Despite the US administration's announcement to the contrary, there is no question as to the unlawfulness of Israel's settler encroachment.
US Secretary of State Mike Pompeo made headlines around the world this week in announcing that the US had shifted its position, and no longer viewed Israeli settlements as a violation of international law.
A Palestinian boy sits on the side of a road next to Israeli security forces in the West Bank village of Tubas during a demonstration against Jewish settlements on 25 February, 2018 (AFP)
In one of the stupider public statements of our time, Pompeo explained that “arguments about who is right and wrong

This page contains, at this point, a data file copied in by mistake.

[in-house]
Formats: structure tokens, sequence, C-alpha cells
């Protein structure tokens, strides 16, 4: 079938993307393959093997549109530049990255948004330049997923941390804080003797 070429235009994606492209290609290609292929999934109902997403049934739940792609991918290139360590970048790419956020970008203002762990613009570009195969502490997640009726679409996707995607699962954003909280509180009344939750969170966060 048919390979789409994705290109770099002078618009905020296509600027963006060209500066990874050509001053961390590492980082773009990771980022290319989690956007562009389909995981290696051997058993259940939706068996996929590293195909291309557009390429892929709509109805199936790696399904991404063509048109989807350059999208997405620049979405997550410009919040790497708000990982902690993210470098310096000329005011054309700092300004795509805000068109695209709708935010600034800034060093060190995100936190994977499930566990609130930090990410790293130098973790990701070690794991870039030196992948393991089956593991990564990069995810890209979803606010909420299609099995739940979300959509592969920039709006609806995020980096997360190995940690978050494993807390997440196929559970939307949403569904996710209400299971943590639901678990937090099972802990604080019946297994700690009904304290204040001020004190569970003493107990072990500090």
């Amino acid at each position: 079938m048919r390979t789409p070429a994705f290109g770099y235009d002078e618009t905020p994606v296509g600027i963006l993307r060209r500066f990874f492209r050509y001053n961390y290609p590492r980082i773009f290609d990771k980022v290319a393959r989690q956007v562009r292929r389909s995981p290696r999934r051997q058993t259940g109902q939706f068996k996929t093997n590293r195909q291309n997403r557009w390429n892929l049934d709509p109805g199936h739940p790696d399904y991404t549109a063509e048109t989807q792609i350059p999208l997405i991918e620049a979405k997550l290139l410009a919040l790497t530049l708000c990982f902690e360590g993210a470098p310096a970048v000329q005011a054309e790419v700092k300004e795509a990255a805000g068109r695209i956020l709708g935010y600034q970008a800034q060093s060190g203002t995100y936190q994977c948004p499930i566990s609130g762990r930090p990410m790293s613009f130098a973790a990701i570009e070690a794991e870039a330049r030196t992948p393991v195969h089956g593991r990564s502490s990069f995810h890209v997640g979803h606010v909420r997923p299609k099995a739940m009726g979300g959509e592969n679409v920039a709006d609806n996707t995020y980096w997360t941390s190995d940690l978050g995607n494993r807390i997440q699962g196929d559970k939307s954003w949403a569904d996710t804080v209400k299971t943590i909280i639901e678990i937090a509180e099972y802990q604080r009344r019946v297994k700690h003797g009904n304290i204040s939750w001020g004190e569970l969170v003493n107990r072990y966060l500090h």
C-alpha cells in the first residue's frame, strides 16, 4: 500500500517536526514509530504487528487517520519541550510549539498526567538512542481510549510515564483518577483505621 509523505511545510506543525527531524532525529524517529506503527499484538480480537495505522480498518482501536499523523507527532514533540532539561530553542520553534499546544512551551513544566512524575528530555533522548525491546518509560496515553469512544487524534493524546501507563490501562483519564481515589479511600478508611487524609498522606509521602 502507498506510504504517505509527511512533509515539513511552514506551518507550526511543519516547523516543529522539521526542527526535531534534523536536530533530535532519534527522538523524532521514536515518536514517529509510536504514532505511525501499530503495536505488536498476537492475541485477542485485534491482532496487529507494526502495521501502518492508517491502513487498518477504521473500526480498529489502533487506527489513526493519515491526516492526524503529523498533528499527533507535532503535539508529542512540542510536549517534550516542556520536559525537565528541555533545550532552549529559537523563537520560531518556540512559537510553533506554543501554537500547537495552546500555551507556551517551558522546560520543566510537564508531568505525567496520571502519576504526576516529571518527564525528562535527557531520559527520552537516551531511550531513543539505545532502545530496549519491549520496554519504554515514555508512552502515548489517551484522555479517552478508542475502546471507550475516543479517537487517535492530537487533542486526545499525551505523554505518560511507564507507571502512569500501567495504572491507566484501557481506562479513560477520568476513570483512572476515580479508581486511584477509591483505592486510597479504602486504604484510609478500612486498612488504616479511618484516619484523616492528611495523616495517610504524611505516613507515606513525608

as a matter of international law will not bring peace”. It is stupid, first, because there is no genuine argument about the unlawfulness of the settlements; until the US spoke out of turn, Israel was alone in defending their legality.
More definitively, the role of international law is to regulate the proper behaviour of sovereign states - not to make peace by negating the law’s relevance, which truly seems a cheer for the law of the jungle.
'Reality on the ground'
Pompeo removed any doubt about this when he justified the shift by admitting that the US “recognised the reality on the ground
”. In plainer language, lawless behaviour can become lawful if sustained long enough by force - a logic that not only defies international law, but is contrary to the core legal commitments of the UN Charter.
Particularly in the area of peace and security, international law can be somewhat ambiguous. Opposing positions can be reasonably maintained, resolved by either an authorised tribunal or by practice sustained over time.